On this West Virginia Morning, as an alternative to the indoor shopping extravaganza known as Black Friday, a movement called “hashtag opt outside” urges people to get closer to parks, trails, community areas and the joy of being outdoors on that particular day. Randy Yohe took full advantage of the Friday alternative, going on a Blackwater Falls State Park birding hike.Continue Reading Take Me to More News
West Virginia Public Broadcasting and StoryCorps have teamed up for a series of conversations about religious faith told by West Virginians. We’ll be bringing you these conversations over the next few weeks. We begin the series with Ronald English and James Patterson. Both men are ministers in Charleston. They also share the experience of challenging racism during the Civil Rights Movement of the 1950s and ’60s.
“I remember teachers telling you that you had to be twice as smart and twice as quick as your white counterparts just to make it,” recalled James Patterson, who was born in 1952 in Maxton, North Carolina.
When he was in the 11th grade, his school was integrated. “That’s where we had this proliferation of academies, particularly Christian academies, that were white only. Because there were white people who decided they were not going to send their kids to school with us.”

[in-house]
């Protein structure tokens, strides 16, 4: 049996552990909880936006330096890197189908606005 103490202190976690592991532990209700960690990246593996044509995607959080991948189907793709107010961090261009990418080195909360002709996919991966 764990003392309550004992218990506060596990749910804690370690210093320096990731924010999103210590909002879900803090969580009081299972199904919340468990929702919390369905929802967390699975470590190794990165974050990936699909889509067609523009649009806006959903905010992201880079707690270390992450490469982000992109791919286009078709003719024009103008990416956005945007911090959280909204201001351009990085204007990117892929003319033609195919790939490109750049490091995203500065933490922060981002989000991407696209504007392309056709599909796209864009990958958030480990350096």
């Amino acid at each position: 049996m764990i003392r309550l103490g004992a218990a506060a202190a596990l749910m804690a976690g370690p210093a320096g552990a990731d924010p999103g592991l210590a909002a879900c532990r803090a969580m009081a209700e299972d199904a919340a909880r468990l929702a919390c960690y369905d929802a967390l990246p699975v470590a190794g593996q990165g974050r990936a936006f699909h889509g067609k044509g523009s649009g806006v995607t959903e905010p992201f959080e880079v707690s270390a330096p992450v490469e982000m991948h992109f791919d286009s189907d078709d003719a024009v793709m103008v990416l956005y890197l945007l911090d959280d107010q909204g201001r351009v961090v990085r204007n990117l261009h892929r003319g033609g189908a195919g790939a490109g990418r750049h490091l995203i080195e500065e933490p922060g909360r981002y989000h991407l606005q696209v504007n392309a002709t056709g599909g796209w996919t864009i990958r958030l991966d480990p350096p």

Ronald English served as assistant to Martin Luther King Jr. at the Ebenezer Baptist Church in Atlanta. “I gave the prayer at his funeral, which was one of the saddest moments of my life.”
In this conversation English and Patterson talk about the connection between black churches and the Civil Rights Movement. “The black church was the bastion of liberation. It was what black folk felt they controlled,” said English.
“And the black preacher was not under the control of the white establishment. And therefore the source of the movement, it’s no accident that it came out of the church and that Martin Luther King Jr. was a Baptist preacher. And that’s because it was ingrained in the wood of the black church, that it would be about the business of liberating folk.”
Patterson said his work as a minister has been shaped by his experiences of growing up in the deep south, where he experienced racism, and by his belief that religious faith could help bring about social change.
“I believe that we are called, not only to fight what we consider sin, from a theological perspective, but we are called to fight injustice, and we are called to fight inequality, and we are called to fight evil, in whichever way it comes. That’s my calling,” said Patterson.
This interview was recorded as part of the American Pilgrimage Project, a partnership of the national nonprofit, StoryCorps, and Georgetown University’s Berkley Center for Religion, Peace, and World Affairs. This story was recorded in Charleston, West Virginia and was produced by Dan Collison.
The director of the American Pilgrimage Project is Paul Elie. Adelina Lancianese, Anjuli Munjal, Christina Stanton, Gautam Srikishan and Maura Johnson also contributed to this story.